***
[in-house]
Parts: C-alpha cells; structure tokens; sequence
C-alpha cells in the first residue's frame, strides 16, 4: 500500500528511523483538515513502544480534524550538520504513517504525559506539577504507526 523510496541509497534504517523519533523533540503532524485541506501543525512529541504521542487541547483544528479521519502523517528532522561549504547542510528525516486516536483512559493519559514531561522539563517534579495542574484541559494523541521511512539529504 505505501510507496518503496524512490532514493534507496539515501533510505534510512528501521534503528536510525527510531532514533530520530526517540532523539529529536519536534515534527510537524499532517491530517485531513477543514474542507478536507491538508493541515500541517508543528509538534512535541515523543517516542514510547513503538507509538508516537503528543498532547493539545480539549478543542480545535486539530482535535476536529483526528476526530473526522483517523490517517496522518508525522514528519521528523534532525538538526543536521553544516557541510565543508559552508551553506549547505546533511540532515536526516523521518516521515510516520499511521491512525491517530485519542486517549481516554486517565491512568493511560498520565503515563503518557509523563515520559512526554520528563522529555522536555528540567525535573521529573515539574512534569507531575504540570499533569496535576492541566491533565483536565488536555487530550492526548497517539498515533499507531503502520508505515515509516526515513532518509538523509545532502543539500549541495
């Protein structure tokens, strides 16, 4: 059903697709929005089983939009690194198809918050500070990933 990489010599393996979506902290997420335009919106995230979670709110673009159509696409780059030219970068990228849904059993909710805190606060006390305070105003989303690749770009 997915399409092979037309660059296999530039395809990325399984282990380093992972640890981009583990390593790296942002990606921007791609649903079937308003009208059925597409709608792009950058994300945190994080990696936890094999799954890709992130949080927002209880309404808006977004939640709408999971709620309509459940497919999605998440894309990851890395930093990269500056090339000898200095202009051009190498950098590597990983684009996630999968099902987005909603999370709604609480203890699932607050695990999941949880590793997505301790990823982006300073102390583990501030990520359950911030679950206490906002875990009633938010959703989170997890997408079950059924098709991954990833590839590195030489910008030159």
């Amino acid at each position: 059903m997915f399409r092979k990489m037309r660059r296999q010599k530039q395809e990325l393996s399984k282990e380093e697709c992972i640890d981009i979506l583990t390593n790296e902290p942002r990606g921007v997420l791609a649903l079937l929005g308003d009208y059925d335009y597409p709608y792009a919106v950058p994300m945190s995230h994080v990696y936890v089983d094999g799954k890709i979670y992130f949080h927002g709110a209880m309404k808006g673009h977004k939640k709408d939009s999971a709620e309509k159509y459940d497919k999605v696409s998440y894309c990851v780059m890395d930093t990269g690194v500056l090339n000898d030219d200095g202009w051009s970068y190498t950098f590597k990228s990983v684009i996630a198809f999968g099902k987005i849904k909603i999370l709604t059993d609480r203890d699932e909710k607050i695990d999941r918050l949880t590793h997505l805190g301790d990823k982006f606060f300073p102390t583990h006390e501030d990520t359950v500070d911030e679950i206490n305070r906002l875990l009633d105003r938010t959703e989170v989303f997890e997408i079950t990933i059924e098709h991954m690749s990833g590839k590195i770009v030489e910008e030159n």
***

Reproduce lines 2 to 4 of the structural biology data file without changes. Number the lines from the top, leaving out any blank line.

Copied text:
Parts: C-alpha cells; structure tokens; sequence
C-alpha cells in the first residue's frame, strides 16, 4: 500500500528511523483538515513502544480534524550538520504513517504525559506539577504507526 523510496541509497534504517523519533523533540503532524485541506501543525512529541504521542487541547483544528479521519502523517528532522561549504547542510528525516486516536483512559493519559514531561522539563517534579495542574484541559494523541521511512539529504 505505501510507496518503496524512490532514493534507496539515501533510505534510512528501521534503528536510525527510531532514533530520530526517540532523539529529536519536534515534527510537524499532517491530517485531513477543514474542507478536507491538508493541515500541517508543528509538534512535541515523543517516542514510547513503538507509538508516537503528543498532547493539545480539549478543542480545535486539530482535535476536529483526528476526530473526522483517523490517517496522518508525522514528519521528523534532525538538526543536521553544516557541510565543508559552508551553506549547505546533511540532515536526516523521518516521515510516520499511521491512525491517530485519542486517549481516554486517565491512568493511560498520565503515563503518557509523563515520559512526554520528563522529555522536555528540567525535573521529573515539574512534569507531575504540570499533569496535576492541566491533565483536565488536555487530550492526548497517539498515533499507531503502520508505515515509516526515513532518509538523509545532502543539500549541495
């Protein structure tokens, strides 16, 4: 059903697709929005089983939009690194198809918050500070990933 990489010599393996979506902290997420335009919106995230979670709110673009159509696409780059030219970068990228849904059993909710805190606060006390305070105003989303690749770009 997915399409092979037309660059296999530039395809990325399984282990380093992972640890981009583990390593790296942002990606921007791609649903079937308003009208059925597409709608792009950058994300945190994080990696936890094999799954890709992130949080927002209880309404808006977004939640709408999971709620309509459940497919999605998440894309990851890395930093990269500056090339000898200095202009051009190498950098590597990983684009996630999968099902987005909603999370709604609480203890699932607050695990999941949880590793997505301790990823982006300073102390583990501030990520359950911030679950206490906002875990009633938010959703989170997890997408079950059924098709991954990833590839590195030489910008030159």